On Thursday 7 November 2109, I was asked to speak at the Squiz Summit on how we promote the work we do with our search engine, and how we analyse the performance of search. I realised I hadn’t blogged it previously, so thought I’d summarise here.
I’ve been thinking about the ways in which we align our digital products with wider strategic direction, and how we can measure whether the changes we make are working for our users and customers. In particular, I’ve been considering how we can make data-informed decisions about the University’s search service.
The University Web Search is changing on 22 March. It will feature new ways to search content and access results, including autosuggestions and a customised output for profile pages.
Tools are available to help research the keywords our visitors use when searching our sites. We can use this information to better understand their needs, and to optimise our content to meet those requirements.
Back in September 2016, the University initiated a procurement exercise to replace its current central search engine. As we are nearing on deciding the successful vendor, it’s a great time to provide a project review, revisit the vision and explore the opportunities this new search engine will present.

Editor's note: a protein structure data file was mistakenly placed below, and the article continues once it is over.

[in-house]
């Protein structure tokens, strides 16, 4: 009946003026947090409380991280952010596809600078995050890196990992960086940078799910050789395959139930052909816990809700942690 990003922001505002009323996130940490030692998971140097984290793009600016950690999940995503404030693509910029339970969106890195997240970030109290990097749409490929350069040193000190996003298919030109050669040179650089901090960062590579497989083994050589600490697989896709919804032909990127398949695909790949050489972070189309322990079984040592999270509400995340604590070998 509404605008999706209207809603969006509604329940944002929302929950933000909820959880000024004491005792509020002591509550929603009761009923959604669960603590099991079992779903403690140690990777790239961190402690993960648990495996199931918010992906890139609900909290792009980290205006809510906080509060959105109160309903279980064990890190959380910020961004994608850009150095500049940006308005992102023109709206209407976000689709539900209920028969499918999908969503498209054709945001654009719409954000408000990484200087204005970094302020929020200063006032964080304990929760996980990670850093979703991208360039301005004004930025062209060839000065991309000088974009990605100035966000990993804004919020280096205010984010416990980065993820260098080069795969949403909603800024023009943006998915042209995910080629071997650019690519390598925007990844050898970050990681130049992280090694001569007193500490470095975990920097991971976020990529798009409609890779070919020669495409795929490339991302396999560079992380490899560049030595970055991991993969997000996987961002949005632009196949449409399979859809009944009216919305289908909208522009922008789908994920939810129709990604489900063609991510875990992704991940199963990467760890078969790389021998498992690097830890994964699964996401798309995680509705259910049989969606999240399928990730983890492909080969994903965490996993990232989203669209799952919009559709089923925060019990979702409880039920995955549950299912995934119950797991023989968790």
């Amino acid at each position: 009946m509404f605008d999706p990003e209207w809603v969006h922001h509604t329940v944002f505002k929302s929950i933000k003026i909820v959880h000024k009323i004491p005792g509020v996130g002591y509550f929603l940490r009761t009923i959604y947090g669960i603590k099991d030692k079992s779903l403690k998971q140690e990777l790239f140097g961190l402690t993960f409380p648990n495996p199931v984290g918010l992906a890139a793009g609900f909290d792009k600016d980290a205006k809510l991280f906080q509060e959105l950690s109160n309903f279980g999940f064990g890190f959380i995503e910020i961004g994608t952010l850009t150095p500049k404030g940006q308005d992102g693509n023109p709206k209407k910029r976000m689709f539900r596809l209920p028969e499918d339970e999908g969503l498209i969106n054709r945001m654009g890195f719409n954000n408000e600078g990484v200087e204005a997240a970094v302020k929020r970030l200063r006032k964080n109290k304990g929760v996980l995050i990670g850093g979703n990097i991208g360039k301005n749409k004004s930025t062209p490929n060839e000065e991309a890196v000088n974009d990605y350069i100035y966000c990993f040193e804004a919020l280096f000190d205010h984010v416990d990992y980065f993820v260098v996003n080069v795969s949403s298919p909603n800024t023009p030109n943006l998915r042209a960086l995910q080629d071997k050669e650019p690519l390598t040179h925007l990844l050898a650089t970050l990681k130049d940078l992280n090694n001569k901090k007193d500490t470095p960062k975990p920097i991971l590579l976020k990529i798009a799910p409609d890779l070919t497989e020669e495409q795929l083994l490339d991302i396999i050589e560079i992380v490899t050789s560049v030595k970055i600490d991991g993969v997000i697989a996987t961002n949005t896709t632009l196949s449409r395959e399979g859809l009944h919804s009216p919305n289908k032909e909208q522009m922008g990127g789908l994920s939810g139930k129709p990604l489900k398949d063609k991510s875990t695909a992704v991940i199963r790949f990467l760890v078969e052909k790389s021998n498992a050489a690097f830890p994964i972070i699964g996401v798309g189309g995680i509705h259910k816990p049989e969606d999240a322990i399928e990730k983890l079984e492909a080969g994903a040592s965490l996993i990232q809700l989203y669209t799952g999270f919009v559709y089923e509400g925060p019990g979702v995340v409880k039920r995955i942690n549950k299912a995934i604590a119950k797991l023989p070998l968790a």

The University will shortly start a procurement exercise on the University central search engine. In preparation, I recently conducted search analytics research to attempt to better understand the way our users engage with search.
I recently conducted an on-campus contextual inquiry as a UX research method. My work aimed to help inform the procurement of the new central Search service of the University.
In the process of redesigning the website’s search results page, I tried out rapid collaborative prototyping and found it dramatically speeded up my design development and helped to build consensus with stakeholders in the team.
The new University search engine launched on 9 July after a nine month research and development period.
I presented yesterday on my recent work to identify what University staff would like us to prioritise as we begin to look at enhancing the website search tool. In this post, I’ll cover how and why I did it, and what the Website Programme will be doing with what I discovered.